The show: "Higgins in Harlem" at West Hartford's Playhouse on Park.
What makes it special?: It's a world premiere of an adaptation of George Bernard Shaw's "Pygmalion," set during the Harlem Renaissance, by Lawrence Thelen
First impressions: Shaw's play on class and language finds a new home in another country, context and time and it's a surprisingly fine fit. The script still needs work but this premiere shows much promise with this Harlem twist. Shaw's ideas are bracing, his comedy is sharp and the various parallels are intriguing and entertaining. Geri-Nikole Love makes a feisty, elegant and touching Eliza but Kevyn Morrow's Higgins is too full of rage and contempt for this fair lady to care about, much less an audience.
But isn't he's a bit of a linguistic bully?: Yes, but there has to be some flicker of charm or comic vanity or something that the audience can latch onto to keep from simply loathing his misogyny, manners and muscle. He's not a brute, just oblivious to the feelings of others around him. After all, as he says, it's not that he treats Eliza worse than anyone else, it's that he treats everyone else no better. But here he is portrayed as relentlessly unhinged in his fanaticism.
But there's a dicier challenge with the script.
Which is...?: It never digs deep into the linguistic, class and race issues this version suggests ever so lightly. In fact, it seems to be holding back from fully embracing its concept. The switch from London to Harlem is mostly surface, sufficing itself to name-dropping names and places and the occasional period phrase and musical cue for atmosphere. The show pretty much rides fully on Shaw's coattails without striking out of its own, which could have made things very interesting. But this is really "Pygmalion" with just modest changes —- though it still provides pleasures along the way.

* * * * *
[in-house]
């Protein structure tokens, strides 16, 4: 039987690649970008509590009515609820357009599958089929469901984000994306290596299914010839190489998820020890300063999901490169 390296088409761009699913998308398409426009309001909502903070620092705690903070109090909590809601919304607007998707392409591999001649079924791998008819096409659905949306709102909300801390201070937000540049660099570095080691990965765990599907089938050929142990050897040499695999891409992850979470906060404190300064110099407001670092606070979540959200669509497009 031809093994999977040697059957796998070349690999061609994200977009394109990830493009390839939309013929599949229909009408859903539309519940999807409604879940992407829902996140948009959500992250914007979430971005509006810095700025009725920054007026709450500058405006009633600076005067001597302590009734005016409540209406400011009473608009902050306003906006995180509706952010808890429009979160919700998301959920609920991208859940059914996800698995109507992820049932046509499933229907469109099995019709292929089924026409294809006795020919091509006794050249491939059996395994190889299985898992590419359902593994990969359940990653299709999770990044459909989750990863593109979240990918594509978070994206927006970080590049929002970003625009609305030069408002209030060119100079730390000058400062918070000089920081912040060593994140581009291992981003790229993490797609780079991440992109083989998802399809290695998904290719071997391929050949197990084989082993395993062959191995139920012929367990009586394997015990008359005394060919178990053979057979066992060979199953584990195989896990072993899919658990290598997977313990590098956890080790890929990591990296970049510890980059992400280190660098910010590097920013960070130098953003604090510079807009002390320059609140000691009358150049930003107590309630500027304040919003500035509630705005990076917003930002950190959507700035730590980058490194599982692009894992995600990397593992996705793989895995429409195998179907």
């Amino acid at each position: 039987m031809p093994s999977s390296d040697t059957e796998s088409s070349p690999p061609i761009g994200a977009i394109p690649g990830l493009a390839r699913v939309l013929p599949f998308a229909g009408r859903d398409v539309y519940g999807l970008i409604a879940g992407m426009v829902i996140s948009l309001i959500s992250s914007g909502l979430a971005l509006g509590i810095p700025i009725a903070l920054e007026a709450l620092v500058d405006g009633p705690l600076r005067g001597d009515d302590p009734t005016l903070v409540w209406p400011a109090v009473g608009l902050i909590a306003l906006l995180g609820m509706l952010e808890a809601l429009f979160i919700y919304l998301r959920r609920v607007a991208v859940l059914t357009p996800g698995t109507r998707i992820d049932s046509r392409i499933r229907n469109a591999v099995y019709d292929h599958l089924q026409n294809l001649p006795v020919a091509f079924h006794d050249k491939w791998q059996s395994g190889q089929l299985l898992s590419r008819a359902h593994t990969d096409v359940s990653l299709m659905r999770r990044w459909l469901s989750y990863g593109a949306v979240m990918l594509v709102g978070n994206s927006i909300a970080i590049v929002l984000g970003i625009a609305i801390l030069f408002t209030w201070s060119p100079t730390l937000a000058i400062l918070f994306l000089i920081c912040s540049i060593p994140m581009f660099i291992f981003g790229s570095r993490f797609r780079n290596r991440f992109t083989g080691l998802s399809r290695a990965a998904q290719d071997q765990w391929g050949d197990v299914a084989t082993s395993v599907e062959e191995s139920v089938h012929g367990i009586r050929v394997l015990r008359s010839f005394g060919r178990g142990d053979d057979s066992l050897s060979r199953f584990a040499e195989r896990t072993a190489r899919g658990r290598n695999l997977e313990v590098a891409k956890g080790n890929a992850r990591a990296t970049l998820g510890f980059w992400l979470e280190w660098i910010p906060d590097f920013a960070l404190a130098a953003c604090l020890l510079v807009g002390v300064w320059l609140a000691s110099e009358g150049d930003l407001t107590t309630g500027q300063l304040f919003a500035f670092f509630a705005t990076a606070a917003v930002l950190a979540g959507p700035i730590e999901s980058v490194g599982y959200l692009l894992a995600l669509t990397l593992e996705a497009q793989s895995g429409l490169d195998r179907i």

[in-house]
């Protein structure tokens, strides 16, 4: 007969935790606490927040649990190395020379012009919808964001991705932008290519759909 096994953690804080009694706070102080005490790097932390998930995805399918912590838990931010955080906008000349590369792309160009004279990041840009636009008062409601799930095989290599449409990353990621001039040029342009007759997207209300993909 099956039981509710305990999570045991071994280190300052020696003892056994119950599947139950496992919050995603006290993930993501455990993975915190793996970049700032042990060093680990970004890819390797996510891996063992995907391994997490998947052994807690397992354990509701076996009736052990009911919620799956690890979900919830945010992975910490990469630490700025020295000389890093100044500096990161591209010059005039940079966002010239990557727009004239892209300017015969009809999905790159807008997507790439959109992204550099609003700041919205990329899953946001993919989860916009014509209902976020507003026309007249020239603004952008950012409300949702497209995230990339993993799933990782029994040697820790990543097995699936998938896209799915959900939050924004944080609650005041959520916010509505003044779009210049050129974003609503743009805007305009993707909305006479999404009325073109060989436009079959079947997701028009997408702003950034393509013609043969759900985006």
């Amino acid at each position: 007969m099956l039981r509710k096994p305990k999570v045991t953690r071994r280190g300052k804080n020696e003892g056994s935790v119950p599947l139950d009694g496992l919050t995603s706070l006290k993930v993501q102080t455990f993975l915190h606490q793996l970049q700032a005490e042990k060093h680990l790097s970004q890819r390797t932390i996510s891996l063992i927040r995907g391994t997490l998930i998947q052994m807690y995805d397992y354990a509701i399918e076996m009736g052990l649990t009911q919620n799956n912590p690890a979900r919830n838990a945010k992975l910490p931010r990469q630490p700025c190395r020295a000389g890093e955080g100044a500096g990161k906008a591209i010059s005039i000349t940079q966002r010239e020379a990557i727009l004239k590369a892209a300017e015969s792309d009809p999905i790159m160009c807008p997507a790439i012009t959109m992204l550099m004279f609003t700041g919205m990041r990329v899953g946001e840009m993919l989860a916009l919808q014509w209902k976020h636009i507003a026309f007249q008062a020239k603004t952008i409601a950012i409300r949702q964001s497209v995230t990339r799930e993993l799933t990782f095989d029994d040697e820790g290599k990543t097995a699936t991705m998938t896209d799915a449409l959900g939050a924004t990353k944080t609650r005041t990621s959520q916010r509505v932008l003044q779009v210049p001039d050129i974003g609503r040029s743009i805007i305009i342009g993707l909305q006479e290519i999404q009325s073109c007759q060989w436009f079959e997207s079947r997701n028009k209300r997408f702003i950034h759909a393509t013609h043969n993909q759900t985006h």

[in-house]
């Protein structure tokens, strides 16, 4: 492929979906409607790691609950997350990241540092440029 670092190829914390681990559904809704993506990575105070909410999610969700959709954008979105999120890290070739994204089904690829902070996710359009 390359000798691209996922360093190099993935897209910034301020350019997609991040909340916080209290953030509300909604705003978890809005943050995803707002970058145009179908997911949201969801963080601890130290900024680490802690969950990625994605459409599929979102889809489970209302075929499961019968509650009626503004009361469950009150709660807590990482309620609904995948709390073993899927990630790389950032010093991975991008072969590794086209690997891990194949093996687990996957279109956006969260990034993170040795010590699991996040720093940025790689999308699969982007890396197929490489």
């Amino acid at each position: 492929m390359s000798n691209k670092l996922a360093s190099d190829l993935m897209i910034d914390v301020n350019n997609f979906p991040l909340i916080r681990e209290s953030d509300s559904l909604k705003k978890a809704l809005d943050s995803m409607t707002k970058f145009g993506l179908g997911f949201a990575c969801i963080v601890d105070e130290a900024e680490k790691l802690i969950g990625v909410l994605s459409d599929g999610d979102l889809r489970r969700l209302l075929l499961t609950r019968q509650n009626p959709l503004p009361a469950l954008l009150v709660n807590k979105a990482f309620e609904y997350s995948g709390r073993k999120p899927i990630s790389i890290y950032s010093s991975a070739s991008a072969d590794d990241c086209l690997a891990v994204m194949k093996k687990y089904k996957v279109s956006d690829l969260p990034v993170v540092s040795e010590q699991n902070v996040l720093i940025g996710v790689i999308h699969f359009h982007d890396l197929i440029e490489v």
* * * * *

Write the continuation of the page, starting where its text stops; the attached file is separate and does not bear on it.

What do they do for "The rain in Spain...?" scene?: That marvelous moment when Eliza has her linguistic break-through cleverly uses another broad-"A" phrase suitable for the setting. But this adaptation oddly drops some of Shaw's funniest bits that leads up to that epiphany, missing not just the humor but the build. But Love is charming throughout, even when she is full of sass and grit.
And others in the cast?: Bob Johnson is especially fine as Pickering, and Xenia Gray as Mrs. Pearce, Joshua Ramos as Freddie, Vanessa Butler as Clara Hill and Aurtelia Clunie as Mrs. Hill all do well, too. Jeffrey Cousar, though young for the role, has some funny low down moments as Alfred Doolittle.
Who will like it?: Some Shavian fans.
Who won't?: Other Shavian fans. Those who only like the musical version with its ersatz happy ending.
For the kids?: Older teens might be amused.
Twitter review in 140 characters or less: Entertaining, though uneven, production —- but needs to be as daring as the original if it hopes to be more than a slight novelty.
Thoughts on leaving the parking lot?: Broadway Revival of "My Fair Lady" anymore? I'd cast David Hyde Pierce as Higgins And Lauren Worsham (from "Gentleman's Guide to Love & Murder") as Eliza.
The basics: The play runs through March 23 at the theater on 244 Park Road in West Hartford. Running time is 2 hours and 5 minutes, including one intermission. Information at www.playhouseopark.org and 860-523-5900, Ext.10.
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